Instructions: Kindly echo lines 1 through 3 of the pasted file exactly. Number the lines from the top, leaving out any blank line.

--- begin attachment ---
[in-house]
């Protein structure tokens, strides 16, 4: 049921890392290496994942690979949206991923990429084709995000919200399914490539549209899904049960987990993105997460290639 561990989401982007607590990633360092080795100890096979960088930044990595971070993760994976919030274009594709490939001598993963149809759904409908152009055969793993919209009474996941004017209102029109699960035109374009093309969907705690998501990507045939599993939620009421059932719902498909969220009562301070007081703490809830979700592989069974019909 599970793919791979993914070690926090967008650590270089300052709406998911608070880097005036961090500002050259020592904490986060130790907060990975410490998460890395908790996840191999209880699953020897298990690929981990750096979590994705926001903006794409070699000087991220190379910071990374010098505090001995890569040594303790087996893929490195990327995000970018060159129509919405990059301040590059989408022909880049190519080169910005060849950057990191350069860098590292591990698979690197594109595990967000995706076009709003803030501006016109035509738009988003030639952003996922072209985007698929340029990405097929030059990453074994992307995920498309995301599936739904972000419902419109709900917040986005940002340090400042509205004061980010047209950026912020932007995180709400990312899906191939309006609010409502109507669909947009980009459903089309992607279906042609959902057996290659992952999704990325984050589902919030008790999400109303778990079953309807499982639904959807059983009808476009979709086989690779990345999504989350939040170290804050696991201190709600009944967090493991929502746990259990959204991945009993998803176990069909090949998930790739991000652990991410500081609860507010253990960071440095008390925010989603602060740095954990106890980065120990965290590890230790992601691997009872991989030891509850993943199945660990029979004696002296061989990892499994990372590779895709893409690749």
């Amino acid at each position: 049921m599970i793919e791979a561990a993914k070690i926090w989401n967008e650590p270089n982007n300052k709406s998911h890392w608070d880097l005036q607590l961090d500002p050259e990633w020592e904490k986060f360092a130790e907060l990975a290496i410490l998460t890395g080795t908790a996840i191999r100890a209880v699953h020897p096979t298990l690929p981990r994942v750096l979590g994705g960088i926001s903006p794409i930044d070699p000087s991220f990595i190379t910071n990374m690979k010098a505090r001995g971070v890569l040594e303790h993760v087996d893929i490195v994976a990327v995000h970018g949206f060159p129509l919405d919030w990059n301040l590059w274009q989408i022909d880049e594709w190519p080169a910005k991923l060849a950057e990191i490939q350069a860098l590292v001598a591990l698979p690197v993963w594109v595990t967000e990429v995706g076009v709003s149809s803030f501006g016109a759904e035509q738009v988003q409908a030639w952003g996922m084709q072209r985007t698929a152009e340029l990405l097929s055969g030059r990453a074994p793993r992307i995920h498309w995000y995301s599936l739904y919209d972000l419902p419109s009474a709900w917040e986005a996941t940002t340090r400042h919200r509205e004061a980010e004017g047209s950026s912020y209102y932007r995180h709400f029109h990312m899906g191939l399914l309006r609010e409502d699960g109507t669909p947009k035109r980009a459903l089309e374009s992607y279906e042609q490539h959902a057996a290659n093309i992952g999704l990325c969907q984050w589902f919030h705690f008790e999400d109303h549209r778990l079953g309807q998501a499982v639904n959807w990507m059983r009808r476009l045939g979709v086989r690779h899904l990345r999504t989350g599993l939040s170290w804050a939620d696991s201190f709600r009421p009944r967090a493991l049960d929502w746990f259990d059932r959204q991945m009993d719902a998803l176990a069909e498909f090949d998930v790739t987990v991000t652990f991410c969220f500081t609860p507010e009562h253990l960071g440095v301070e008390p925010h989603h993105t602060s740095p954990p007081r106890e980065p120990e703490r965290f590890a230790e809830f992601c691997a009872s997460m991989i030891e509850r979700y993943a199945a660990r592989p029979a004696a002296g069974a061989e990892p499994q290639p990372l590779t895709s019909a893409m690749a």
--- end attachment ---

[in-house]
């Protein structure tokens, strides 16, 4: 049921890392290496994942690979949206991923990429084709995000919200399914490539549209899904049960987990993105997460290639 561990989401982007607590990633360092080795100890096979960088930044990595971070993760994976919030274009594709490939001598993963149809759904409908152009055969793993919209009474996941004017209102029109699960035109374009093309969907705690998501990507045939599993939620009421059932719902498909969220009562301070007081703490809830979700592989069974019909 599970793919791979993914070690926090967008650590270089300052709406998911608070880097005036961090500002050259020592904490986060130790907060990975410490998460890395908790996840191999209880699953020897298990690929981990750096979590994705926001903006794409070699000087991220190379910071990374010098505090001995890569040594303790087996893929490195990327995000970018060159129509919405990059301040590059989408022909880049190519080169910005060849950057990191350069860098590292591990698979690197594109595990967000995706076009709003803030501006016109035509738009988003030639952003996922072209985007698929340029990405097929030059990453074994992307995920498309995301599936739904972000419902419109709900917040986005940002340090400042509205004061980010047209950026912020932007995180709400990312899906191939309006609010409502109507669909947009980009459903089309992607279906042609959902057996290659992952999704990325984050589902919030008790999400109303778990079953309807499982639904959807059983009808476009979709086989690779990345999504989350939040170290804050696991201190709600009944967090493991929502746990259990959204991945009993998803176990069909090949998930790739991000652990991410500081609860507010253990960071440095008390925010989603602060740095954990106890980065120990965290590890230790992601691997009872991989030891509850993943199945660990029979004696002296061989990892499994990372590779895709893409690749």
């Amino acid at each position: 049921m599970i793919e791979a561990a993914k070690i926090w989401n967008e650590p270089n982007n300052k709406s998911h890392w608070d880097l005036q607590l961090d500002p050259e990633w020592e904490k986060f360092a130790e907060l990975a290496i410490l998460t890395g080795t908790a996840i191999r100890a209880v699953h020897p096979t298990l690929p981990r994942v750096l979590g994705g960088i926001s903006p794409i930044d070699p000087s991220f990595i190379t910071n990374m690979k010098a505090r001995g971070v890569l040594e303790h993760v087996d893929i490195v994976a990327v995000h970018g949206f060159p129509l919405d919030w990059n301040l590059w274009q989408i022909d880049e594709w190519p080169a910005k991923l060849a950057e990191i490939q350069a860098l590292v001598a591990l698979p690197v993963w594109v595990t967000e990429v995706g076009v709003s149809s803030f501006g016109a759904e035509q738009v988003q409908a030639w952003g996922m084709q072209r985007t698929a152009e340029l990405l097929s055969g030059r990453a074994p793993r992307i995920h498309w995000y995301s599936l739904y919209d972000l419902p419109s009474a709900w917040e986005a996941t940002t340090r400042h919200r509205e004061a980010e004017g047209s950026s912020y209102y932007r995180h709400f029109h990312m899906g191939l399914l309006r609010e409502d699960g109507t669909p947009k035109r980009a459903l089309e374009s992607y279906e042609q490539h959902a057996a290659n093309i992952g999704l990325c969907q984050w589902f919030h705690f008790e999400d109303h549209r778990l079953g309807q998501a499982v639904n959807w990507m059983r009808r476009l045939g979709v086989r690779h899904l990345r999504t989350g599993l939040s170290w804050a939620d696991s201190f709600r009421p009944r967090a493991l049960d929502w746990f259990d059932r959204q991945m009993d719902a998803l176990a069909e498909f090949d998930v790739t987990v991000t652990f991410c969220f500081t609860p507010e009562h253990l960071g440095v301070e008390p925010h989603h993105t602060s740095p954990p007081r106890e980065p120990e703490r965290f590890a230790e809830f992601c691997a009872s997460m991989i030891e509850r979700y993943a199945a660990r592989p029979a004696a002296g069974a061989e990892p499994q290639p990372l590779t895709s019909a893409m690749a």